We don’t know much about how dogs and cats were domesticated. We have never recorded the process of the domestication of a wild animal. The fact that we have successfully orchestrated the domestication of foxes is amazing. There are very few domesticated foxes in the world, they are part of a 60-year-old Russian experiment by Dmitry Belyayev involving a process that could be described as evolution. Dmitry chose, out of a large selection of wild foxes, the foxes that showed the least aggression towards humans. Those friendly foxes were allowed to breed, then the same process was applied to the offspring. This process continued and eventually 70% of the foxes had reached a high level of friendliness. This meant that the foxes showed no fear or aggression towards humans whatsoever unless provoked. This was a breakthrough and even after Dmitry died in 1985, the experiment continued. The experiment is still going on to this day.
These domesticated foxes also look noticeably different. This happened because of countless years of breeding and careful picking of traits in foxes. They have floppy ears, more diverse and interesting fur patterns, and shorter snouts. This is because of a phenomenon called Domestication Syndrome. This happens because of a decreased amount of adrenaline. Adrenaline is a chemical that makes us scared, angry, etc. AKA the fight or flight chemical. When Dmitry bred animals to have less adrenaline, their body changed. Adrenaline controls parts of how we look, the color of the fur is controlled by adrenaline, adrenaline helps make cartilage in the ears at a young age, adrenaline helps the growth of the face, etc. When the amount of adrenaline is decreased, adrenaline has less control over these things. Less cartilage in the ears causes the floppy ears, less adrenaline controlling the color of the fur allows for interesting and colorful patterns, less adrenaline aiding in the growth of the face causes the snout to become shorter. This is what scientists believe happened to dogs while being domesticated. These foxes provide information about how dogs were domesticated, they are a behavioral stepping stone and are well on their way to be “hyper-social” like dogs.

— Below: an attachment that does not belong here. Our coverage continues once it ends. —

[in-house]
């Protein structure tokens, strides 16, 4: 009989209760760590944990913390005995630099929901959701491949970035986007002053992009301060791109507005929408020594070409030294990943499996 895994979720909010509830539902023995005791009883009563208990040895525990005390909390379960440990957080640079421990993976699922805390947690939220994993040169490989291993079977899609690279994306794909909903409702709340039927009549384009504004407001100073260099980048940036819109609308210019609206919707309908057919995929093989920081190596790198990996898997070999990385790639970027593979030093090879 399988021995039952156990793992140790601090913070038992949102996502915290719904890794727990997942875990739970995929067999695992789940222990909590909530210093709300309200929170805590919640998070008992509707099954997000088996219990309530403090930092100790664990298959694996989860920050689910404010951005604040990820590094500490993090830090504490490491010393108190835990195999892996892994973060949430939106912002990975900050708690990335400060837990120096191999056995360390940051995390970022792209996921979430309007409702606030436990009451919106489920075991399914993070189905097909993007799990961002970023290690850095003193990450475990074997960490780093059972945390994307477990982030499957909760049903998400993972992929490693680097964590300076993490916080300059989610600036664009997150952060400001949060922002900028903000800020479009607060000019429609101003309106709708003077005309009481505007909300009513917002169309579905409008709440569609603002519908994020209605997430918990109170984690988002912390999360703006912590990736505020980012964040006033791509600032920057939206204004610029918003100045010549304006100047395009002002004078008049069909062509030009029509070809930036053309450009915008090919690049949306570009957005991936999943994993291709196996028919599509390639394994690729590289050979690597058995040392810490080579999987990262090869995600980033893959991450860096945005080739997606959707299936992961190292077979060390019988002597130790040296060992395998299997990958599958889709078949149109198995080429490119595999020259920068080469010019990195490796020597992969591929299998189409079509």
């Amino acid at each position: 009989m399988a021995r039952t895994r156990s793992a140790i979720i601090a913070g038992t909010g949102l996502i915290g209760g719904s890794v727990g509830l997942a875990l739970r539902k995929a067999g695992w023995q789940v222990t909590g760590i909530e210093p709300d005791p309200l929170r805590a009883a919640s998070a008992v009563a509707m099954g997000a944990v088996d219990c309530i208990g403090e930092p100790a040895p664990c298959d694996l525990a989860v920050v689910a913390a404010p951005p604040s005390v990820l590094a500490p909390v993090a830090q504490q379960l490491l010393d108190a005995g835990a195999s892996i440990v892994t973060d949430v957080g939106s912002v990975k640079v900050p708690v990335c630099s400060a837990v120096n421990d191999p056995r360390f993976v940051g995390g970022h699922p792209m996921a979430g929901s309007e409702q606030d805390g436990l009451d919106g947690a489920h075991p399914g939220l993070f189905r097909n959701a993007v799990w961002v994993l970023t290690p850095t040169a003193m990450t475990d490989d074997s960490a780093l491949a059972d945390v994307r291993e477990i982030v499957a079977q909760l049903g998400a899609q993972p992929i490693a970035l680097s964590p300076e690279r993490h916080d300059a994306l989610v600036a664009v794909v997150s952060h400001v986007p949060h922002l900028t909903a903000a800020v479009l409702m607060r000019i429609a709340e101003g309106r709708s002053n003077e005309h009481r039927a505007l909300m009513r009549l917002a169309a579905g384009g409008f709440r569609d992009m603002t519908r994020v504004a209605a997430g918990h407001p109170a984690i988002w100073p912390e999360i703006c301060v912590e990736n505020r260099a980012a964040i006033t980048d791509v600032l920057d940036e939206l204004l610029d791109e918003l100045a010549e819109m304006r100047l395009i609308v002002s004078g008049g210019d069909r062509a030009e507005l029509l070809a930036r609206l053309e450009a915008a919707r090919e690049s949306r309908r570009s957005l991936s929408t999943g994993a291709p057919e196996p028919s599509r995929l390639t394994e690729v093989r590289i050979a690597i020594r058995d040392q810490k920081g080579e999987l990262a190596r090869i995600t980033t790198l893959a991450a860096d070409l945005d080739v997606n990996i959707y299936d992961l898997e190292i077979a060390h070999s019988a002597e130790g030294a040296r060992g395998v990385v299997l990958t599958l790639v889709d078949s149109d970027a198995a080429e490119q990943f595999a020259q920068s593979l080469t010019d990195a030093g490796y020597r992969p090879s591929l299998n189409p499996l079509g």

Many people confuse domestication and training. If you have seen people with lions as pets, or people with raccoons as pets, those animals have been hand raised and trained to be friendly, and while yes, they will approach you and will not attack you, they cannot compare to dogs in any way. They are not social, they will not look for you for safety when they are scared. Hand raised animals will just tolerate you, while domesticated animals will see you like family, a source of safety. So let’s look at the numbers- the Verge, a YouTube news sensation, visited the group of domesticated foxes in Russia, and they posed an experiment. One by one the foxes would be put into a cage with someone sitting in the middle of the floor with a circle drawn on the floor one meter away from him, the foxes would enter and would be recorded, they looked at the amount of time, and the data that was found was phenomenal. Every fox that was put in would go up to the person, greet them with a sniff, interact with them, but would then go and relax somewhere else. This is believed to be a fault of limited socialization at a young age, not of the breeding process. If the foxes were allowed to socialize more in the lab, they would most likely be more social.
By: Konrad Smith ’23